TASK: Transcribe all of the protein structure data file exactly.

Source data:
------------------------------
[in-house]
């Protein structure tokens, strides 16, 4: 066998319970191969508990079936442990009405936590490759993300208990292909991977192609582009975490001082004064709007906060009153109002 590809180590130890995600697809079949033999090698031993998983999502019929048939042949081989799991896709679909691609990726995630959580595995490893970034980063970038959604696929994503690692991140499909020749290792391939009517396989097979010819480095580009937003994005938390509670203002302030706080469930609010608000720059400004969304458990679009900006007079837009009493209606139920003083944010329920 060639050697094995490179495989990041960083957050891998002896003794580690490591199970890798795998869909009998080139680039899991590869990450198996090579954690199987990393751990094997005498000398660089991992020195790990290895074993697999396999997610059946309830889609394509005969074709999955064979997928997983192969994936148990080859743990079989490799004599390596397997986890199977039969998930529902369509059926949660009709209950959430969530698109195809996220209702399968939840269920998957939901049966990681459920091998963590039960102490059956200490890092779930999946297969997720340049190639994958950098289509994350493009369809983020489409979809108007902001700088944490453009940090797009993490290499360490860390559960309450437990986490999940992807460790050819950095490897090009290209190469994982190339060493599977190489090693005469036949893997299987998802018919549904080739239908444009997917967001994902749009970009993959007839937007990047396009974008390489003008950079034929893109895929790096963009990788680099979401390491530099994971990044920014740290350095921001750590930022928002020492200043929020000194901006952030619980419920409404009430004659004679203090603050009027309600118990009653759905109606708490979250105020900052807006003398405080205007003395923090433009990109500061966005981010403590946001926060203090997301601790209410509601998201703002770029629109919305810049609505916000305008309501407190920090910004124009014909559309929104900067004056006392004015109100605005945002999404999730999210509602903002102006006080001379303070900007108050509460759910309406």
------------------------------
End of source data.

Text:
[in-house]
């Protein structure tokens, strides 16, 4: 066998319970191969508990079936442990009405936590490759993300208990292909991977192609582009975490001082004064709007906060009153109002 590809180590130890995600697809079949033999090698031993998983999502019929048939042949081989799991896709679909691609990726995630959580595995490893970034980063970038959604696929994503690692991140499909020749290792391939009517396989097979010819480095580009937003994005938390509670203002302030706080469930609010608000720059400004969304458990679009900006007079837009009493209606139920003083944010329920 060639050697094995490179495989990041960083957050891998002896003794580690490591199970890798795998869909009998080139680039899991590869990450198996090579954690199987990393751990094997005498000398660089991992020195790990290895074993697999396999997610059946309830889609394509005969074709999955064979997928997983192969994936148990080859743990079989490799004599390596397997986890199977039969998930529902369509059926949660009709209950959430969530698109195809996220209702399968939840269920998957939901049966990681459920091998963590039960102490059956200490890092779930999946297969997720340049190639994958950098289509994350493009369809983020489409979809108007902001700088944490453009940090797009993490290499360490860390559960309450437990986490999940992807460790050819950095490897090009290209190469994982190339060493599977190489090693005469036949893997299987998802018919549904080739239908444009997917967001994902749009970009993959007839937007990047396009974008390489003008950079034929893109895929790096963009990788680099979401390491530099994971990044920014740290350095921001750590930022928002020492200043929020000194901006952030619980419920409404009430004659004679203090603050009027309600118990009653759905109606708490979250105020900052807006003398405080205007003395923090433009990109500061966005981010403590946001926060203090997301601790209410509601998201703002770029629109919305810049609505916000305008309501407190920090910004124009014909559309929104900067004056006392004015109100605005945002999404999730999210509602903002102006006080001379303070900007108050509460759910309406």